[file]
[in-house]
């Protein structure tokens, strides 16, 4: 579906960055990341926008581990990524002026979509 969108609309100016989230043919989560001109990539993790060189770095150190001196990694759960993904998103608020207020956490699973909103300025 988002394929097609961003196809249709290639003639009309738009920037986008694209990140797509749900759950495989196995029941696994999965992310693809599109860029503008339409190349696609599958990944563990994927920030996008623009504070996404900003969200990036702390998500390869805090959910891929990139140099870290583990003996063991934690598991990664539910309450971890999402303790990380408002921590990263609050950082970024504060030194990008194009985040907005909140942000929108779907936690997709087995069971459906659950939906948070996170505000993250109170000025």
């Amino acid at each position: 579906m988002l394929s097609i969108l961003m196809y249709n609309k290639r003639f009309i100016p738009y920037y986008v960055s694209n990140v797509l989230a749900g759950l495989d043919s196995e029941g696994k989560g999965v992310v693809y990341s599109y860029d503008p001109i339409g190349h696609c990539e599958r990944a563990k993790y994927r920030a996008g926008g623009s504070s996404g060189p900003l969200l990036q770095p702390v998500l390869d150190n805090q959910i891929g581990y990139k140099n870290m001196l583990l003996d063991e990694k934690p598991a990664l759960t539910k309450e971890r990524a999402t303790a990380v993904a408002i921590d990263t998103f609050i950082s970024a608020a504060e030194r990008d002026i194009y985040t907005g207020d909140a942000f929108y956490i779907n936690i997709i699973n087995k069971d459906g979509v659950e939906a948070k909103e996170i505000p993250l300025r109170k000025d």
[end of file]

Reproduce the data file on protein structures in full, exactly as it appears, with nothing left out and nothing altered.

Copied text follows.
[in-house]
């Protein structure tokens, strides 16, 4: 579906960055990341926008581990990524002026979509 969108609309100016989230043919989560001109990539993790060189770095150190001196990694759960993904998103608020207020956490699973909103300025 988002394929097609961003196809249709290639003639009309738009920037986008694209990140797509749900759950495989196995029941696994999965992310693809599109860029503008339409190349696609599958990944563990994927920030996008623009504070996404900003969200990036702390998500390869805090959910891929990139140099870290583990003996063991934690598991990664539910309450971890999402303790990380408002921590990263609050950082970024504060030194990008194009985040907005909140942000929108779907936690997709087995069971459906659950939906948070996170505000993250109170000025």
């Amino acid at each position: 579906m988002l394929s097609i969108l961003m196809y249709n609309k290639r003639f009309i100016p738009y920037y986008v960055s694209n990140v797509l989230a749900g759950l495989d043919s196995e029941g696994k989560g999965v992310v693809y990341s599109y860029d503008p001109i339409g190349h696609c990539e599958r990944a563990k993790y994927r920030a996008g926008g623009s504070s996404g060189p900003l969200l990036q770095p702390v998500l390869d150190n805090q959910i891929g581990y990139k140099n870290m001196l583990l003996d063991e990694k934690p598991a990664l759960t539910k309450e971890r990524a999402t303790a990380v993904a408002i921590d990263t998103f609050i950082s970024a608020a504060e030194r990008d002026i194009y985040t907005g207020d909140a942000f929108y956490i779907n936690i997709i699973n087995k069971d459906g979509v659950e939906a948070k909103e996170i505000p993250l300025r109170k000025d």